This is my favourite recent example, but there are countless others, covering the entire breadth of live and recorded sound. Vision and hearing are subject to an immense amount of processing by the brain before consciousness gets to perceive them.

(Another favourite of mine: Famous concert violinists are often certain that they can tell the difference between a priceless antique violin - especially if it's their Stradivarius or whatever - and a high-quality modern instrument. But when you do a blinded test, the results, once again, drop to chance levels! They can probably pick the Strad blindfolded if they're actually holding it in their hands, but that's all.)

Some audiophiles go so far as to say that no matter how perfect the experiment design, with no possibly-sound-colouring ABX switchboxes or skull-resonance-changing blindfolds involved, these sorts of differences just can't be detected by science, in the same way that God will never permit Himself to be detected by scientific investigation. Exactly how these people figured out that the new cables sounded better is, in these cases, something of a mystery.

(The people who insist that cables need "burn-in time" have a particularly neat way out of blinded tests; they can just assert that the... phlogiston, or whatever... leaks out of burned-in cables when you disconnect them. But I'd be willing to bet quite a lot of money that swapping out their expensive burned-in wires for hidden $2 interconnects and bell-wire speaker cables would pass entirely unnoticed.)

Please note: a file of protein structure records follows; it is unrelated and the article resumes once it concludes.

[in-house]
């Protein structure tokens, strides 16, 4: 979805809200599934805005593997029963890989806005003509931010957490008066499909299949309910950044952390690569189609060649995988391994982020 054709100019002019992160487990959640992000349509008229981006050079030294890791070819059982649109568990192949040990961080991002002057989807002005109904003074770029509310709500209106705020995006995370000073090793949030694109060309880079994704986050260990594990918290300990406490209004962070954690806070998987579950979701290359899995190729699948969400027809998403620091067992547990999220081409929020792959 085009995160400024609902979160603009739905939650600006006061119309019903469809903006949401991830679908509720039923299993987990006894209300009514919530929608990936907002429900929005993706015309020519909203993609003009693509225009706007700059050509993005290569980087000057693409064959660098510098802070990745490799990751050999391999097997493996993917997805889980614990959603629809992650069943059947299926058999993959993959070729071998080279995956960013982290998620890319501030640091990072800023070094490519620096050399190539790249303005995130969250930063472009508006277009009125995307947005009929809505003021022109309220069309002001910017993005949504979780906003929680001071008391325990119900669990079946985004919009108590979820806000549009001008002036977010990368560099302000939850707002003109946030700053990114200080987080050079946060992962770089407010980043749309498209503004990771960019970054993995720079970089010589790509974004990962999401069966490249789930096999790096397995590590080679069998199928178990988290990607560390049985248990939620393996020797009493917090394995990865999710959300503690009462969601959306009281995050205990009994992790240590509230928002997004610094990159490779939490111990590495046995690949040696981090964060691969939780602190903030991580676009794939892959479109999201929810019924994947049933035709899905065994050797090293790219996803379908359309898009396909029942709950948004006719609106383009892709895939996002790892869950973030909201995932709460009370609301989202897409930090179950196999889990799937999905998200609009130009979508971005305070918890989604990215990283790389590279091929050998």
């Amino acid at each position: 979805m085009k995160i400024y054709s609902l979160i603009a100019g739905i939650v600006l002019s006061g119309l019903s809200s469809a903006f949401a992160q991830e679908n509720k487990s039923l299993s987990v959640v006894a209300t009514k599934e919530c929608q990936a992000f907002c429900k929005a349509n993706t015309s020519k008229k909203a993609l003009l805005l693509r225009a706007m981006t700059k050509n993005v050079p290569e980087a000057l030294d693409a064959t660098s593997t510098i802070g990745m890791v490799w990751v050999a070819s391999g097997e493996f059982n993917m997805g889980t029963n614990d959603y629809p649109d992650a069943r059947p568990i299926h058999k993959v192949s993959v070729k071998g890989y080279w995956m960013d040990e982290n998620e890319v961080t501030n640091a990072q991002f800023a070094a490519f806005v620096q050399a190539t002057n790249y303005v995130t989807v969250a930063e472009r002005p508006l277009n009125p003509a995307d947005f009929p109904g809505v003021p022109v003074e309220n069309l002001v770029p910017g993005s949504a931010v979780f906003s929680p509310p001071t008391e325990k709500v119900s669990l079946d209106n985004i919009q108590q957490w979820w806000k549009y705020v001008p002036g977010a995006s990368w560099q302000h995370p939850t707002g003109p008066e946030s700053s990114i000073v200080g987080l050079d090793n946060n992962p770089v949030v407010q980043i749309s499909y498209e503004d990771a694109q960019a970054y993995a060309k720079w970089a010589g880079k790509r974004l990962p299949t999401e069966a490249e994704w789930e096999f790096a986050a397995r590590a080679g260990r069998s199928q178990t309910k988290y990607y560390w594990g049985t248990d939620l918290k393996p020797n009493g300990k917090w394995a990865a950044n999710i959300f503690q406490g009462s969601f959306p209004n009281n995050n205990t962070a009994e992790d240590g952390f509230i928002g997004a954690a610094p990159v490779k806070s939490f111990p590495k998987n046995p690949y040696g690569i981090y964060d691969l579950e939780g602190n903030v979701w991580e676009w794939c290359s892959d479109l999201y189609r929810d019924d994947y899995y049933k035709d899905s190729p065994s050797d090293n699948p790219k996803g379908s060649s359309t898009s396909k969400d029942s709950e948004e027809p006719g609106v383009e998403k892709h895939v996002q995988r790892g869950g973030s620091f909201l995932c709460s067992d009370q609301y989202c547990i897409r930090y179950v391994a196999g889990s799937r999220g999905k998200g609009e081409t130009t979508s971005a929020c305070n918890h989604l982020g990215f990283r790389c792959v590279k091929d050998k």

I'm inclined to go easy on people who buy fancy cables and reckon they sound good. We all fool ourselves frequently, which is why science is so important, but a fooling of oneself that leads to essentially harmless happiness is not a major crime.

But I really must insist that people who're in the business of making and selling fancy cables have no right to make any claims about the "sound" of their products, if they haven't at least hired a few first-year electrical-engineering students to spend a day doing an independent test.

If, when blinded tests were done, they at least reasonably frequently showed that fancy cables sounded better, then it'd be no big deal to sell such products without doing the tests yourself. But what we instead keep seeing is that in a blinded test people can't tell the difference between Monster Cables and (literal) coat-hanger wire. (Monster products may be overpriced and often sold in a blatantly dishonest way, but surely they ought to beat coat-hangers!)

Given this, I cannot help but consider the basic rationale for products such as your cables as being as unproven as the notion that a chiropractor can cure diabetes, or that all poor people are poor because they do not adequately desire wealth.

It's not the Middle Ages any more. We know where lightning comes from, we have machines that routinely fly hundreds of people thousands of miles in (relative) comfort, and our doctors have figured out that it's a good idea to wash your hands before operating. Every day, people in First World nations are surrounded by proof of the effectiveness of scientific inquiry that's so bright, loud and ubiquitous that we, apparently, have developed the ability to tune it out when it suits us. But that doesn't make it a good idea to do so.